Date of Graduation


Document Type


Degree Type



Statler College of Engineering and Mineral Resources


Chemical and Biomedical Engineering

Committee Chair

Debangsu Bhattacharyya

Committee Co-Chair

Brian Anderson

Committee Member

David Mebane

Committee Member

David C Miller

Committee Member

Richard Turton

Committee Member

Stephen Zitney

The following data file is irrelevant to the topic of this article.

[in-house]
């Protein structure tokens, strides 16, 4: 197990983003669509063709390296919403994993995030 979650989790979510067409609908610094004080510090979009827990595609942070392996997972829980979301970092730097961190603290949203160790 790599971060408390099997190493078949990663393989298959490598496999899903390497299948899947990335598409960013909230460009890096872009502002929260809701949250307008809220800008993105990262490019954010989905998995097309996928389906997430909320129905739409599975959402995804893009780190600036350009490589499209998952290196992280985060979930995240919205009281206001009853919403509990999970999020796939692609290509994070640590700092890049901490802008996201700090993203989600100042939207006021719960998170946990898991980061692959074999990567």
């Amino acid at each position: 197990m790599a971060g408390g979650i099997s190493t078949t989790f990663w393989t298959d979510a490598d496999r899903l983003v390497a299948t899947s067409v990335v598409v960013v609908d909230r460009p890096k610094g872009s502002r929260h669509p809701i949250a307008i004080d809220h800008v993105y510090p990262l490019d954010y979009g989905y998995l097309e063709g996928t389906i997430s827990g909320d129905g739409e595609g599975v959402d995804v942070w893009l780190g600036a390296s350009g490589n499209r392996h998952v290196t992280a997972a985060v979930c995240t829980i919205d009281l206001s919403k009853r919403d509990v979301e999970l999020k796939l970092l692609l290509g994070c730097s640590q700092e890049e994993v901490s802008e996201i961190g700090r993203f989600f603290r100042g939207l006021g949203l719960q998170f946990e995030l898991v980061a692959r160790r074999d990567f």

The US DOE's Carbon Capture Simulation Initiative (CCSI) has a strong focus on the development of state of the art process models to accelerate the development and commercialization of post-combustion carbon capture system technologies. One of CCSI's goals is the development of a rigorous process model that may serve as a definitive reference for benchmarking the performance of solvent-based CO2 capture systems, using aqueous monoethanolamine (MEA) as a baseline. Among the requirements of this process model is the development of its component submodels (e.g. physical properties) from relevant bench-scale data. Moreover, the process model must take into account parametric uncertainty in the submodels and be validated with both steady-state and dynamic process data collected from a pilot plant over a wide range of operating conditions. This dissertation is focused on two major aspects of the development of this MEA solvent model, namely the development of the physical property models for the MEA-H2O-CO2 system and the validation of the steady-state model with large-scale pilot plant data from the National Carbon Capture Center (NCCC) in Alabama.;The physical property modeling work may be divided into standalone property models and the integrated thermodynamic framework of the system. Viscosity, density, and surface tension models have been developed individually by calibrating parameters, for an empirical model of a given form, to fit experimental data from the open literature. The thermodynamic framework has been developed within Aspen PlusRTM, using the e-NRTL model as a starting point, by regressing model parameters to fit vapor-liquid equilibrium (VLE), heat capacity, and heat of absorption data. A parameter selection methodology using an information criterion has been implemented for reducing the model complexity. A methodology for uncertainty quantification (UQ) has also been included for all property models, in which Bayesian inference is used to update distributions of model parameters in light of experimental data.;The physical property models, along with separately developed mass transfer, hydraulic, and reaction kinetics models, are incorporated into the overall process model. This model has been validated with steady-state data from NCCC for a total of 23 test runs, and the model predictions of absorber and stripper column performance have been shown to match the experimental data with satisfactory fit. The parametric uncertainty from the process submodels are propagated through the process model in order to study the resulting uncertainty in the process variables of the system, notably the CO2 capture efficiency of the absorber and the amount of CO2 regenerated in the stripper. Concurrent sensitivity studies have been performed, which provide insight into the relative contributions of the uncertainty in particular submodels to the overall process uncertainty.;Finally, some ongoing work related to the solvent model project is also presented. In one project, a methodology for scale-up uncertainty quantification is being developed, in which the effect of radial liquid distribution on column performance is estimated and preliminary comparison of this model to process data is made. The final project involves using the completed process model for planning a second MEA campaign at NCCC, which is ongoing at the time of the writing of this dissertation. In this work, the estimated uncertainty in absorber efficiency is quantified as a function of key manipulated variables by propagating the submodel parametric uncertainty through the absorber model over the range of input variables. An initial set of test conditions has been designed with the objective of choosing points for which the estimated uncertainty is relatively high, while maintaining a spread of the conditions throughout the input space. A methodology has been proposed for using Bayesian inference to update the parametric uncertainty as the data are collected.